5232.0 - Australian National Accounts: Finance and Wealth, Dec 2016 Quality Declaration 
Latest ISSUE Released at 11:30 AM (CANBERRA TIME) 30/03/2017   
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HOUSEHOLD SECTOR SUMMARY

HOUSEHOLD ACCUMULATION OF WEALTH



Amount outstanding at end
Transactions during
Other changes in volume during (a)
Holding gains (+)/losses (-) during
Amount outstanding at end
Sep Qtr 2016
Dec Qtr 2016
Dec Qtr 2016
Dec Qtr 2016
Dec Qtr 2016
$b
$b
$b
$b
$b

Non-financial assets
Land and dwellings
6 147.5
11.4
8.0
247.4
6 414.4
Other non-financial assets
619.4
3.8
-
2.2
625.4
Financial assets
4 580.5
37.6
-
52.3
4 670.4
Liabilities
2 271.1
31.9
-
2.7
2 305.7
Net worth
9 076.4
21.0
8.0
299.1
9 404.5
Memorandum item
Consumer durables (b)
338.3
4.0
-
-0.5
341.9

- nil or rounded to zero (including null cells)
(a) Not all other changes in volume are separately identifiable. Some have been shown as holding gains.
(b) Consumer durables are not included in net worth.

At the end of December quarter 2016, household net worth was $9,404.5b, comprised predominantly of Land and dwelling assets, Financial assets and Liabilities. During the quarter, household net worth increased by $328.1b, driven by real holding gains of $253.9b. Real holding gains on net worth were largely driven by Land and dwellings.

Transactions contributed $21.0b to net worth, driven by financial assets, in particular equity reserves of pension funds and deposits. Transactions in liabilities were driven by long term loans and other accounts payable, which were partially offset by maturities in short term debt securities.

Graph 1. Components of Household balance sheet
Graph Image for Graph 1. Components of Household balance sheet


Household assets outgrew liabilities during December quarter 2016, resulting in a 3.6% quarterly growth in household net worth. Growth in net worth has been primarily driven by holding gains for the past 14 quarters. In December quarter 2016, holding gains contributed 91% of total growth in net worth for the quarter, the largest contribution to growth since March 2015.

Household residential land and dwellings grew by 4.5% in December quarter 2016. This is the largest percentage increase since March 2010. Households non-residential land and dwellings assets grew by 1.9% in December quarter 2016.


HOUSEHOLD SECTOR FINANCIAL RATIOS

Graph 2. Interest payable to income ratio
Graph Image for Graph 2. Interest payable to income ratio


The interest payable to income ratio represents the proportion of household gross disposable income that is required to meet interest payments. Interest payable in the graph is the "un-adjusted interest payable". It includes financial intermediation services indirectly measured (FISIM) on dwelling loans plus dwelling interest payable from the household income account. It therefore represents the total nominal amounts of interest paid by the household sector. The interest payable to income ratio is relatively volatile in the short term, however long term trends may be observed. The interest payable to income ratio at December quarter 2016 increased to 10.1%, from the September quarter ratio of 9.9%. This indicates that the proportion of household gross disposable income required to meet interest payments increased slightly in the December quarter.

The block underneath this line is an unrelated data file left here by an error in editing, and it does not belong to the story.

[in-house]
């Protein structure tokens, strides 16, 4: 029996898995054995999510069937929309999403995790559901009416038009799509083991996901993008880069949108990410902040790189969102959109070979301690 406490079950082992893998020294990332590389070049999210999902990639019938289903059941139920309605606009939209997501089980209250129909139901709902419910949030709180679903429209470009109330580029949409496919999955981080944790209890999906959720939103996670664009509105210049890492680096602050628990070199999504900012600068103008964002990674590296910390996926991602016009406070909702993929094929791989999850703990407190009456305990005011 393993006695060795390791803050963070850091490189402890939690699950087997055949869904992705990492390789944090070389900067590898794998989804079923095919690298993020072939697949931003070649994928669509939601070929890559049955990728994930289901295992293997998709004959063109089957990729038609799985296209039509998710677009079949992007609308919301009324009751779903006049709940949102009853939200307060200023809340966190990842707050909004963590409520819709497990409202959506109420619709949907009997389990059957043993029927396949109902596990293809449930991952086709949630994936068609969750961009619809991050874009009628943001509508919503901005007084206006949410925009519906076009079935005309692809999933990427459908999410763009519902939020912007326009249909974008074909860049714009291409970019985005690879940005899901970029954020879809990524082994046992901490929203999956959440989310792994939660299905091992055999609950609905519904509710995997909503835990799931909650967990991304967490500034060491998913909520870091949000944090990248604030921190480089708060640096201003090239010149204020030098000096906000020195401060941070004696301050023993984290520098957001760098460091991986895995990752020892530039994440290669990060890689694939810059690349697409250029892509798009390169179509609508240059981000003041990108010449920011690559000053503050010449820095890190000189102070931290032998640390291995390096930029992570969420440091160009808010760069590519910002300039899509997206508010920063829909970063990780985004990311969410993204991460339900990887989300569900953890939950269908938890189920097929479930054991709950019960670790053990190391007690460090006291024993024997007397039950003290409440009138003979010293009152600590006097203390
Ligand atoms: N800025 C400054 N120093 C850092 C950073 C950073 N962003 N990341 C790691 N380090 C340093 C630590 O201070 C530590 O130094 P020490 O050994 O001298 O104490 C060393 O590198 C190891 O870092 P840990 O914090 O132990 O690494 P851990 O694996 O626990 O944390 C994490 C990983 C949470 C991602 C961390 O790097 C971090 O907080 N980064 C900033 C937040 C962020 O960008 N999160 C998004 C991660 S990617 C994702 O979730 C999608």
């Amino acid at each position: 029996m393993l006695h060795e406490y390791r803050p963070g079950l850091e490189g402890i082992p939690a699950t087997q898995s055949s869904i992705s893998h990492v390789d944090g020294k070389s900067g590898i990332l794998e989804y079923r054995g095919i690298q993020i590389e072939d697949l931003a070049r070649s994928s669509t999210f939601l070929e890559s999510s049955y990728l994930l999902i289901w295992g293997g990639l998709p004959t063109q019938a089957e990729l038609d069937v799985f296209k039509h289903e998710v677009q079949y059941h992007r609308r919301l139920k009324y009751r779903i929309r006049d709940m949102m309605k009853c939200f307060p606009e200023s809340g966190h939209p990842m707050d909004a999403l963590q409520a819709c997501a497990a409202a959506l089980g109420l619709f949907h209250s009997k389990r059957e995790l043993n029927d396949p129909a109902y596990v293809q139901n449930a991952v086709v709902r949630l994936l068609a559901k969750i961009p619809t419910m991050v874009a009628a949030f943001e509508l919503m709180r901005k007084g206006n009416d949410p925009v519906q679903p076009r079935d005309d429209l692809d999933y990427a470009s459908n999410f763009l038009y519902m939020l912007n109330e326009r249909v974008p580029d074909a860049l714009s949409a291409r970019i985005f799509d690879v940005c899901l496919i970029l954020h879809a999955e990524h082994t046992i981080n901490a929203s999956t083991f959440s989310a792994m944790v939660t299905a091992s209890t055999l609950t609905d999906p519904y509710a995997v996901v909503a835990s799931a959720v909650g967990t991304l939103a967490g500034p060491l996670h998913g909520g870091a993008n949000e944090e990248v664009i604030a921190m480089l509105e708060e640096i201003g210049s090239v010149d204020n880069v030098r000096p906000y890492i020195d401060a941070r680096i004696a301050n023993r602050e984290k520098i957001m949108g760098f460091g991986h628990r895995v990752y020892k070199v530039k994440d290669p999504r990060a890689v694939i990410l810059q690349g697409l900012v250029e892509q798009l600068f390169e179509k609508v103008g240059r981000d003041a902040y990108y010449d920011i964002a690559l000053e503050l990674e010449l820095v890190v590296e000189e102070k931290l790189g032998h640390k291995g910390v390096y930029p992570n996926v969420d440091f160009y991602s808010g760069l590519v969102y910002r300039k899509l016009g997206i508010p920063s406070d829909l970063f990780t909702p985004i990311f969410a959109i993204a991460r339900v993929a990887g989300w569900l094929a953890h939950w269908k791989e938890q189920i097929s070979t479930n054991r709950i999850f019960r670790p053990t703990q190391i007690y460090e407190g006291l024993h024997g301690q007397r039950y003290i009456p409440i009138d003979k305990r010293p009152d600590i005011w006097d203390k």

Graph 3. Gearing ratios
Graph Image for Graph 3. Gearing ratios


The mortgage debt to residential land and dwellings ratio declined 0.7 percentage points in December quarter 2016 to 26.7%, indicating that the value of residential real estate owned by households grew faster than mortgage debt.

The debt to assets ratio gives an indication of the extent to which the overall household balance sheet is geared. That is, the degree to which assets are dependent on debt. The debt to asset ratio was 19.7% at 31 December 2016.

The debt to liquid assets ratio reflects the ability of the household sector to extinguish debts in a short period of time using their readily available, or liquid assets. The following are classified as liquid assets: currency and deposits, short and long term debt securities, and equities. The ratio of household debt to liquid assets decreased from 125.5% at 30 September 2016 to 124.4% at 31 December 2016, indicating holdings of liquid assets outgrew liabilities during the quarter. The growth in liquid assets was driven by increases in deposits and equities.


ANALYTICAL MEASURES OF INCOME, CONSUMPTION AND WEALTH

Graph 4. Household net saving
Graph Image for Graph 4. Household net saving


Household net saving was $12.3b in December quarter 2016, decreasing from $28.7b in September quarter 2016. With the inclusion of other changes in real net wealth, commonly known as the wealth effect, net saving increased from $185.2b to $274.5b in December quarter 2016, largely due to real holding gains on land and dwelling assets and financial assets.

Graph 5. Gross disposable income
Graph Image for Graph 5. Gross disposable income


The addition of other changes in real net wealth (wealth effect) to household disposable income of $262.2b, increased household income to $558.8b in December quarter 2016. This is the strongest quarterly wealth effect since December quarter 2009.